Essays on product market competition : a thesis presented in partial fulfilment of the requirements for the degree of Doctor of Philosophy in Finance at Massey University, Palmerston North, New Zealand

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Massey University
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Product market competition is a fundamental economic mechanism and a key topic in recent decades. In this thesis, we analyse competition measurement to improve the credibility of relevant analyses, and we study relation of firm market power with investor sentiment to fill the gap in current literature. Essay One and Essay Two investigate a typical measure of industry concentration, the Herfindahl-Hirschman index (HHI), which is widely used to gauge competition based on industrial organisation theories. To facilitate HHI application and improve its measuring accuracy, we review the existing HHI proxies and recommend two simple HHI measures. Our survey shows that the convenient but misleading Compustat HHI is most frequently employed by researchers, while Census HHI that contains the most complete market share information of US firms is less preferred mainly due to low publication frequency and narrow industry coverage. Other HHI proxies developed recently often require extra data with complicated computation and are only occasionally employed. Comparatively, the simple HHI measures we propose are strongly correlated with the comprehensive Census HHI and are available at high frequencies for wide industries. Further, compared with Compustat HHI, the simple HHI measures better approximate Census HHI in association with important firm characteristics, and lead to more similar results as Census HHI in empirical examinations. Essay Three explores the relation between market power and stock sensitivity to investor sentiment, on which previous studies basically keep silent. We show that firms with the weakest market power have the most susceptible returns to investor sentiment, and that return spreads between firms with high and low market power are significantly higher after optimistic sentiment than pessimistic sentiment. The return patterns across market power portfolios are more evident when sentiment is more extreme, and when sentiment later weakens than strengthens. Our baseline regressions usually show significantly positive relation between the high-minus-low market power portfolio returns and the preceding sentiment levels, which pulls through a set of robustness tests. Conclusively, our finding reveals a negative relation between market power and sentiment-driven misvaluation, consistent with the argument that market power insulates profits and reduces performance uncertainties.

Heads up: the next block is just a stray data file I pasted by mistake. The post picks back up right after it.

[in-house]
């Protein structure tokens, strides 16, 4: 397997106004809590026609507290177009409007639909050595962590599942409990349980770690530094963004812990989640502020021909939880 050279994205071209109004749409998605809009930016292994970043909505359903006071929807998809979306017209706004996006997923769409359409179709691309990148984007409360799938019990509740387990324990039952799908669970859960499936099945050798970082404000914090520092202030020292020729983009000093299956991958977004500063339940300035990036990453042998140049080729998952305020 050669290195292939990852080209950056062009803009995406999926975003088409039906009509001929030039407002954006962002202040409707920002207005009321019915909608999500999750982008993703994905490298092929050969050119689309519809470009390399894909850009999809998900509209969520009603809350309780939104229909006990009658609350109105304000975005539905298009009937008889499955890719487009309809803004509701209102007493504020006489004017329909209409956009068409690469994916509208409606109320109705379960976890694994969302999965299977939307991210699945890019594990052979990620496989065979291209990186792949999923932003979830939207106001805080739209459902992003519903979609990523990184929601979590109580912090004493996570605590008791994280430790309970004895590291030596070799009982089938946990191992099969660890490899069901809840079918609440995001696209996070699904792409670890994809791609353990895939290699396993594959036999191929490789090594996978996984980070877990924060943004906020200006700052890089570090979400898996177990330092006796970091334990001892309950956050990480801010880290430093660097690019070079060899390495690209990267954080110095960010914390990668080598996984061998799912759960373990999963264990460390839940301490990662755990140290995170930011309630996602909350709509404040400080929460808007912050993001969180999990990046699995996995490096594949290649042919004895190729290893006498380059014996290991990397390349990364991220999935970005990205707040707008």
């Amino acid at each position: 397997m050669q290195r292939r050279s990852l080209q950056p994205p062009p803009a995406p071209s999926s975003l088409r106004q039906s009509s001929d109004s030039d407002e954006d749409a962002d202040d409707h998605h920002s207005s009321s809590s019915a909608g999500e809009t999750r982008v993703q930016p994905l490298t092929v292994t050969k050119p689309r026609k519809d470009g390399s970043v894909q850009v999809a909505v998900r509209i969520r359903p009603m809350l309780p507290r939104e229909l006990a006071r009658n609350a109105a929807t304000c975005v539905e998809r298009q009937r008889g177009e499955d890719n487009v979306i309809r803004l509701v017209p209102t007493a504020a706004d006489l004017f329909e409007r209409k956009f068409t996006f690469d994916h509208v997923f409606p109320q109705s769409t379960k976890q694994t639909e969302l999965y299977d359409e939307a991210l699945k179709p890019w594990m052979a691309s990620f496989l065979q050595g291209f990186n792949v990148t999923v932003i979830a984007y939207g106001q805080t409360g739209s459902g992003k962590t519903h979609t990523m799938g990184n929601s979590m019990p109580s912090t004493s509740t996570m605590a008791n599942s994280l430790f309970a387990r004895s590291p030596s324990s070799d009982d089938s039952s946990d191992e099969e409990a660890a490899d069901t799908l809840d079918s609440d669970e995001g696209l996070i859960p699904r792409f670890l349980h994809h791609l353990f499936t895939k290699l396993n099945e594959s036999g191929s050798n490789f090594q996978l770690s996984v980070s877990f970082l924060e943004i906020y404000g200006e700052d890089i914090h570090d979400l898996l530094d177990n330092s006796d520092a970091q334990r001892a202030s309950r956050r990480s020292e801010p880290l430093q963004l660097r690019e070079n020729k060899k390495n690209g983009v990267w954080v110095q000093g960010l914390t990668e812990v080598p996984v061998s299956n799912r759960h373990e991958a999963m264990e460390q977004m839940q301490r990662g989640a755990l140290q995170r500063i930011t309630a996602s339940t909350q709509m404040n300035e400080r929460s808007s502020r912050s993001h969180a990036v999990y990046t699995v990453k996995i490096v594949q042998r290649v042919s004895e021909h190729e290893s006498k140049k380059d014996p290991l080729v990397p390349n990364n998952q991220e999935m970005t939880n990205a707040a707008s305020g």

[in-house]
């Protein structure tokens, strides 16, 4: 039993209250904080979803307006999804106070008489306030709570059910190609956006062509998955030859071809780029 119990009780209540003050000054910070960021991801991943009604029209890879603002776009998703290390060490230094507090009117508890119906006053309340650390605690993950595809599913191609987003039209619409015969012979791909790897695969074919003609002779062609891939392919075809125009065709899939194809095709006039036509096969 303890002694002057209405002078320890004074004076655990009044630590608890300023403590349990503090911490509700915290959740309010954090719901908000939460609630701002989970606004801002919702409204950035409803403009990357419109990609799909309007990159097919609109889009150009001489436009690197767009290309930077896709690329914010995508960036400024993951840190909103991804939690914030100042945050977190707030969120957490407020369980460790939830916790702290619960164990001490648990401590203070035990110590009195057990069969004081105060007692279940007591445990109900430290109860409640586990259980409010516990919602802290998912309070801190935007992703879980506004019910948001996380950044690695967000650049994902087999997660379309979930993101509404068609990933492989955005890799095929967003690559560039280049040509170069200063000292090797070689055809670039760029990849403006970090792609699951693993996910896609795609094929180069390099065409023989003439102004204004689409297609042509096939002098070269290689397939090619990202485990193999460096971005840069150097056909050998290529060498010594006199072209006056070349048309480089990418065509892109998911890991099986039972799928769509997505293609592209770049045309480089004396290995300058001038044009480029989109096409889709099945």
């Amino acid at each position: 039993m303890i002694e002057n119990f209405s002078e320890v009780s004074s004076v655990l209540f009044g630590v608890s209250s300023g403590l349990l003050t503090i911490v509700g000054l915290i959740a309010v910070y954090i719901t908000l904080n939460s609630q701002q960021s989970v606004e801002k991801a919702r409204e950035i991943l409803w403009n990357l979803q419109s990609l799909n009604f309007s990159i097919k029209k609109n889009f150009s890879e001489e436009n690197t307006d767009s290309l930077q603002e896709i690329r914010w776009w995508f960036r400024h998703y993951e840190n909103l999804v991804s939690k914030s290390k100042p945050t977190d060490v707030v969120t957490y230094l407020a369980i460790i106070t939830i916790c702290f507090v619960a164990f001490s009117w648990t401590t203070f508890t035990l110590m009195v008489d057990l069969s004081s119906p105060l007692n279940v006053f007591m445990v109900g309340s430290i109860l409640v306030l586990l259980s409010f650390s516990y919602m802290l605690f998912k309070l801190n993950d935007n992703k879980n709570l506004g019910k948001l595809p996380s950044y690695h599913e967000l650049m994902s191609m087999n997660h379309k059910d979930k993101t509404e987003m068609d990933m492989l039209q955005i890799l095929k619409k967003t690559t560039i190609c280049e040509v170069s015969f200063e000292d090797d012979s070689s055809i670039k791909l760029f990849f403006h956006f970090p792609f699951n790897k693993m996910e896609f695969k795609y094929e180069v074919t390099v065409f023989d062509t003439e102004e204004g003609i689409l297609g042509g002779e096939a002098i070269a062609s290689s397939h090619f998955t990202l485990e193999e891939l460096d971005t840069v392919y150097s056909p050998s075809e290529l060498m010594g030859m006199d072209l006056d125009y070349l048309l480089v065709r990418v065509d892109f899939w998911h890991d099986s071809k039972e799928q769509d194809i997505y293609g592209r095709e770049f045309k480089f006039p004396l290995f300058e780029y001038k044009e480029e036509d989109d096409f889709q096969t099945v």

Product differentiation, Mathematical models, Corporations, Investor relations, Competition